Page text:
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Black News and News Makers in History: Ralph Alexander Gardner

Black news from Pasadena - Black News and News Makers in History recognizes Ralph Alexander Gardner this week in Black history.Ralph Alexander Gardner, born on December 3, 1922 in Cleveland to parents Vivian Hicks Gardner, a teacher and housewife, and Clarence Chavous Gardner, a musician and government worker. His mother earned a degree from the University of Illinois. While in the eighth and ninth grades, Gardner realized that chemistry was his direction in life. Gardner attended the Cleveland Public Schools, graduating from John Adams High School.

He began college at the Case School of Applied Science in 1939 but grew disillusioned with the treatment he received there. As the only black student in their cooperative program (designed to find work for its students), he found it demeaning to be told that the school's efforts to find him a job in a hospital kitchen or as a busboy were fruitless. He transferred to the University of California Berkley, then back home to eventually graduate from the University Of Illinois School Of Chemistry in 1943. Gardner took a research post at the University of Chicago's Argonne National Laboratory.

For the next four and a half years he was involved on classified plutonium research that was known as the Manhattan Project-the making of the atomic bombs that were dropped on Japan in 1945. He worked under nuclear scientist Dr. Enrico Fermi and radioactivity scientist Dr. Nathan Sugarman. Gardner was one of more than a dozen black scientists who were involved in research on the atomic project. Those black scientists known to have been involved in the metallurgical laboratories also included Lloyd Albert Quarterman, Edward A. Russell, Moddie Taylor, Harold Delaney, Benjamin Scott, J. Ernest Wilkins, and Jaspar Jefferies. A second group at Columbia University included George Dewitt Turner, Cecil Goldsburg White, Sydney Oliver Thompson, William Jacob Knox, and George Warren Reid Jr. Despite his work on the atomic bomb, Gardner could not find an academic position in his field when he left Argonne in 1947 so he worked as a waiter until 1949.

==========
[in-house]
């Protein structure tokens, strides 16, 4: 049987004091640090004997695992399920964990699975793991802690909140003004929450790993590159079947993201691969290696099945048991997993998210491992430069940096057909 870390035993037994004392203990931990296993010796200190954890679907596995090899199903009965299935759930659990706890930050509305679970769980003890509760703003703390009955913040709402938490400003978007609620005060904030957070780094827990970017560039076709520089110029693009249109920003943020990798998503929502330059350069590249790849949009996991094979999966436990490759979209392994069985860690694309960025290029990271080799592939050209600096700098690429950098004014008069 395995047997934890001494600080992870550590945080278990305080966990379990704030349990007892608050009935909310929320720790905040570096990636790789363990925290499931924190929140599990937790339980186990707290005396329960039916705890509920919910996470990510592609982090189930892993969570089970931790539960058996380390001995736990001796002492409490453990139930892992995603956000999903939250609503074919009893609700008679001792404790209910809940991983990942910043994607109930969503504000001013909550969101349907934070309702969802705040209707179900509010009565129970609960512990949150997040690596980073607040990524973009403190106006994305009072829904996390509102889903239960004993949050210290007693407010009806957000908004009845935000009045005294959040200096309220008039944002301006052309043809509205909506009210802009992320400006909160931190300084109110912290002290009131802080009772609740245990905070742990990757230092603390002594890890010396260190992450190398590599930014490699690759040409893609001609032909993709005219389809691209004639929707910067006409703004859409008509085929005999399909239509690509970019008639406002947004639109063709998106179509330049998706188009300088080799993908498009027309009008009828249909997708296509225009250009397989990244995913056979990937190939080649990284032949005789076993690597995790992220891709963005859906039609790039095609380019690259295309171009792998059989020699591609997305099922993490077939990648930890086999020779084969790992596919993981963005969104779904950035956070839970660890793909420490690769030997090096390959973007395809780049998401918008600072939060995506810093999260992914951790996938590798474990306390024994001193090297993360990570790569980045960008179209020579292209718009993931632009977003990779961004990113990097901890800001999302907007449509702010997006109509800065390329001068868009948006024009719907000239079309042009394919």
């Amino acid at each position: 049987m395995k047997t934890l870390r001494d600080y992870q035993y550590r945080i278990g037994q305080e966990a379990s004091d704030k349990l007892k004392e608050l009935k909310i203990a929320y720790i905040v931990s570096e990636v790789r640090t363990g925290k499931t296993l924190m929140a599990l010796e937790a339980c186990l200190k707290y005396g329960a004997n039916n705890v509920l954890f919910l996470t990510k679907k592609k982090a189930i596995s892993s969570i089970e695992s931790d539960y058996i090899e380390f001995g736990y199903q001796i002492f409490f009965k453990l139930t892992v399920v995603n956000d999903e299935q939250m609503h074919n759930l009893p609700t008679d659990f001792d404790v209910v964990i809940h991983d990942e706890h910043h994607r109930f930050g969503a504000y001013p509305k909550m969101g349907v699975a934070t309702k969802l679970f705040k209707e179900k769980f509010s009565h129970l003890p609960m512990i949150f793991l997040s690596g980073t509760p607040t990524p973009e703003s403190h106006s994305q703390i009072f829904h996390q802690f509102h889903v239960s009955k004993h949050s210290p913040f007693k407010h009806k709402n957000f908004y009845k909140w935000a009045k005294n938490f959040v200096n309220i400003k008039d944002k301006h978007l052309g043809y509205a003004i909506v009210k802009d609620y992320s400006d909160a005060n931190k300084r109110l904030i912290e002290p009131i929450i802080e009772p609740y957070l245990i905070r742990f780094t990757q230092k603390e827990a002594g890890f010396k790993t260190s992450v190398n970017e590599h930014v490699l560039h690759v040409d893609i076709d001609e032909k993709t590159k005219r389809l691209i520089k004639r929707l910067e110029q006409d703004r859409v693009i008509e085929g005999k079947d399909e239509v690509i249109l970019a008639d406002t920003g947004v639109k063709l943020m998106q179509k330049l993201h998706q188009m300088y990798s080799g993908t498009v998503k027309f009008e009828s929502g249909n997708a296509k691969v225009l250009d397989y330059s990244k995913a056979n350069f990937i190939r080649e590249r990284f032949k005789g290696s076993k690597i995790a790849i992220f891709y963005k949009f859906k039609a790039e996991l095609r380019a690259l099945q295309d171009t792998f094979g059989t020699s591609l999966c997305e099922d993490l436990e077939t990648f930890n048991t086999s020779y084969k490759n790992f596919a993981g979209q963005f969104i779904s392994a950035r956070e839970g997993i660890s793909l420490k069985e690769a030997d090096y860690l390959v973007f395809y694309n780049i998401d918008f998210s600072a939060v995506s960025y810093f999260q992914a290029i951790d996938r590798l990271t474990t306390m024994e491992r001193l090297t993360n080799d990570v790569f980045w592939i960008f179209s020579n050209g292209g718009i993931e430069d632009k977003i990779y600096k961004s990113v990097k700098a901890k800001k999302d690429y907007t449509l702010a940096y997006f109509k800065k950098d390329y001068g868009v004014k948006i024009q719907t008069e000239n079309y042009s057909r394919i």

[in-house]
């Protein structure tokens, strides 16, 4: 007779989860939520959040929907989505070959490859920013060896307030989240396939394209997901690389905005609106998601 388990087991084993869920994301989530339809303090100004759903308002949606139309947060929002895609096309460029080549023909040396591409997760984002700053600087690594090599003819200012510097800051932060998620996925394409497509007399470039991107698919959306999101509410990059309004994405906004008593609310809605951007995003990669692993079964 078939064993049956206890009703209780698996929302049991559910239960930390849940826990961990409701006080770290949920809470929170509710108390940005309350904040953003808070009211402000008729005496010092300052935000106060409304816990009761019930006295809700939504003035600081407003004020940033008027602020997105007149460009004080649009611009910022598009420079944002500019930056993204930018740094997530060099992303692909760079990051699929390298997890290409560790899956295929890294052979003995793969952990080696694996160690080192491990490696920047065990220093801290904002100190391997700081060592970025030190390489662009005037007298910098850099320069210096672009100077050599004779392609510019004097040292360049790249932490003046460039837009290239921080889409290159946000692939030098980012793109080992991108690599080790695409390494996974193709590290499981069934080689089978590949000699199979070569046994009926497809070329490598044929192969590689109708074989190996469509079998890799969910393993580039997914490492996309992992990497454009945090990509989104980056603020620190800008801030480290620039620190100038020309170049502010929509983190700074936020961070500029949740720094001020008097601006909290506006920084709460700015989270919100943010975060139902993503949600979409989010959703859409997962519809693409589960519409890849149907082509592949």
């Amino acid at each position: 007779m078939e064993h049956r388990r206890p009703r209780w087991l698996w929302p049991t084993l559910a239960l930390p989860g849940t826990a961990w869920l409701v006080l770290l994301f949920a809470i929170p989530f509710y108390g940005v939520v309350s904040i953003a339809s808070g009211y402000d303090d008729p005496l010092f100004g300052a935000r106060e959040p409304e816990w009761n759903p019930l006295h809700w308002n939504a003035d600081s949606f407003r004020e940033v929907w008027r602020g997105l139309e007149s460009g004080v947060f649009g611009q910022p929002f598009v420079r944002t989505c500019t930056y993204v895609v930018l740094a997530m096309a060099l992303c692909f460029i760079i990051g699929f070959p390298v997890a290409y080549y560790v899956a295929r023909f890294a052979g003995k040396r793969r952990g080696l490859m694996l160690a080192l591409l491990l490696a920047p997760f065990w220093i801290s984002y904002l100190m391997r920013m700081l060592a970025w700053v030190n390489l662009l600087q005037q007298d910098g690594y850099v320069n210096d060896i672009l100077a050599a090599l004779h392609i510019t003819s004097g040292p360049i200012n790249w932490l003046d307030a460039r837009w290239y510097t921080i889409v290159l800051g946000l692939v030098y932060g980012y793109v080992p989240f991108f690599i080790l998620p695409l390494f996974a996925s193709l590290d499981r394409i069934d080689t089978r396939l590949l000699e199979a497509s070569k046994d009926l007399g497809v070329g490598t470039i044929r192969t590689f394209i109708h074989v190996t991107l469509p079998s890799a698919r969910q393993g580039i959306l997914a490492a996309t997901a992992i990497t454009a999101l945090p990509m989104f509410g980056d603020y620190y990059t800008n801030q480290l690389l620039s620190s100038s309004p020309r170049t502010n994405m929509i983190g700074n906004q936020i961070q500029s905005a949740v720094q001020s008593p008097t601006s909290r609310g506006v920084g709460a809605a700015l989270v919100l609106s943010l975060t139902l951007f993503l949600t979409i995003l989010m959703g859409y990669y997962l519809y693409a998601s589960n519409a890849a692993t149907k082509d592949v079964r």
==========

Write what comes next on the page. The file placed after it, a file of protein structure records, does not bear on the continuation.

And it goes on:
Known throughout most of his life as "Ralph Alexander Gardner," he added the "Chavis" surname late in his career in recognition of his relationship to John Chavis, the first African American to graduate from Princeton in 1760. In 1949 he became a research chemist and project leader at the Standard Oil Company in Ohio, where he remained for almost twenty years. Gardner-Chavis then took a teaching position in Cleveland State University's chemistry department, where he remained full-time from 1968 to 1985.

He later combined part-time teaching with work in the research lab of Molecular Technology Corp., a private firm where he also served as the Vice President of Research and on the board of directors. Currently, he holds emeritus status in the CSU Chemistry Department, where he continues his research on catalysis and molecular technology, topics on which he has published numerous scholarly articles.

He became a pioneer chemist whose research into plastics led to the development of so-called "hard plastics." His innovations in the manipulation of catalytic chemicals led to the products for the petrochemical and pharmaceutical industries as well as plastics.

Dr. Ralph Gardner-Chavis became a member of Kappa Alpha Psi Fraternity in 1942 and AICHE in 2001.

From http://aaregistry.org/historic_events/view/ralph-gardner-chemist-and-scientist-atomic-bomb.